|Index||3 reviews in total|
I've got 20 Republic Serial films in my personal video collection and the
stories or chapters are almost all the same.
I just can't believe all the fist fights that take place in each chapter. Both the bad guys and good guys get the tar kicked out of them in each fight scene. I just don't know how they can take such punishment and keep coming back for more.
Another interesting fact about these fight scenes is that both the hero's and bad guy's hats never fall off. I know if I got dragged around and "beaten" the way they seem to be, my hat would be off within the first few seconds of the skirmish.
One thing I like about these serials from the 40's and 50's is the old cars and "primitive" electronic equipment that looked as though it came over on the ark.
Without all the advantages of modern day special effects, the producers and directors had to really rely on good acting and good characterization.
Some of the bad guys I recognized from the westerns that were prevalent at the time. For instance, Dick Curtis, the main thug, and Terry Frost, who had a bit part in Chapter one of this serial, were seen in many of the westerns and it was difficult for me to associate them with modern situations and equipment, ie: cars, radios, etc.
One other thing I noticed and that is that the heroes seem to get the worst of the punishment throughout the serial and then in the last half of the final chapter, they finally bring the culprits to justice.
Anyways, it was a successful format for Republic, and any time I see a serial movie that looks interesting, I will definitely add it to my collection.
GOVERNMENT AGENTS VERSUS PHANTON LEGION, from 1951, is, like virtually all Republic Pictures product (up through 1955, at least), a competent and fast-moving and professional piece of work, but piece of work it is. Even the title has a generic feel to it, and almost every aspect of the serial suffers from a similarly generic, non-specific, non-interesting quality. The hero is bland and uninteresting. The lady who works with him is completely undeveloped as a character and is even more bland. The head of the phantom legion(one of four businessmen is a saboteur, the question is which one) is bland, and even his henchmen show a lack of imagination, trotting out the same old crashing cars off cliffs and staging fires. The federal agency the hero works for is ill-defined (I thought for a moment I was watching a David Mamet piece!), the nature of the materials hijacked and stolen is ill-defined, etc. On the plus side, the action is fast-moving, there are the usual well-staged cliffhangers, constant fist fights, and a number of car chases, and an excellent supporting cast of western-film veterans. Unlike some Republic serials, I don't think I could watch all of this one in an afternoon---I saw an episode or two a day over a week's time. By this time, Republic could produce a solid, professional serial in their sleep, and for this film it seems that they did. Personally, I find a number of Republic serials that came after this to be much more entertaining--Canadian MOUNTIES VS ATOMIC INVADERS is quirky and fun, and even the last two serials KING OF THE CARNIVAL and TRADER TOM OF THE CHINA SEAS have elements of plot and setting and atmosphere and supporting characters that make them more interesting than GOVERNMENT AGENTS. In short, a solid professional piece of work, and not bad to kill time with on a rainy day, but lacking inspiration and not a good introduction to Republic serials, unless you were out to make fun of them and point out their limitations and clichés.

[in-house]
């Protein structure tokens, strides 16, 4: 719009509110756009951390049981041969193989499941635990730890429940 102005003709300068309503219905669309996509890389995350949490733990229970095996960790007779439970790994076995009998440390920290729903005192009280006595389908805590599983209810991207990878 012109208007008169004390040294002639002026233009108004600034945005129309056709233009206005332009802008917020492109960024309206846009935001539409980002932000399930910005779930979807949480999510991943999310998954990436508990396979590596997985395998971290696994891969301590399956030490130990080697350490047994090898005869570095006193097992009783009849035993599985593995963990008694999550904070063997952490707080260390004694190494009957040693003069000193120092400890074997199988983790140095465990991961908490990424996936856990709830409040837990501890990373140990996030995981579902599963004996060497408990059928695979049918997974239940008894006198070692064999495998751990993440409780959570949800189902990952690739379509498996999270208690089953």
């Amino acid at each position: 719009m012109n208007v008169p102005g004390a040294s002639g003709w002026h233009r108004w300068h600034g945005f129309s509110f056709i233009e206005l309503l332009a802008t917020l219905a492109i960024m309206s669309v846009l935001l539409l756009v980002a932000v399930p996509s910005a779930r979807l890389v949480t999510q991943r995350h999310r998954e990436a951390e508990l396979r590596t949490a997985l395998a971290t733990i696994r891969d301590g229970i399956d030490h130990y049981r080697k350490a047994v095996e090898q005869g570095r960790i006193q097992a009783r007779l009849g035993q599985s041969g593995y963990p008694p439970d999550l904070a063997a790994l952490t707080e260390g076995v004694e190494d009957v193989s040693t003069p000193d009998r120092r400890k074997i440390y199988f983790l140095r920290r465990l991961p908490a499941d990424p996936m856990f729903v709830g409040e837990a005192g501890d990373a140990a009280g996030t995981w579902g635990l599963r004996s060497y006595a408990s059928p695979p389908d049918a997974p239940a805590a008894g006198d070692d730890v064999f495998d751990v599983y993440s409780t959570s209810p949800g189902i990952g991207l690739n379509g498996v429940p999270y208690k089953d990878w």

Republic serial featuring our clean- cut, incredibly well-dressed
Sam and Hal who work for some unidentified GOVERNMENT AGENCY in pursuit of
evil Cady and Regan, who are in the business of hijacking trucks for their
VALUABLE DEFENSE MATERIALS cargoes and selling the cargoes to some FOREIGN
COUNTRY. Cady and Regan, by the way, also wear nifty suits but can be
distinguished from Sam and Hal by the darker hats and the borscht stains
Great early '50s cars, and lots and lots of fistfights (usually on a moving platform or near imminently explosive materials) will keep your attention for an hour. After that, you may tire of the end-of-episode cliffhangers that are invariably resolved in a totally anticlimatic fashion: Hal jumped clear of the car, you see, so he REALLY didn't blow up with his Buick... Also the concept that the U.S. government couldn't pursue an espionage ring endangering national security with more than two guys armed with .38s.
But by watching this video you will certainly see the genesis of the Indiana Jones films made with a vastly higher budget and less circular plotting.
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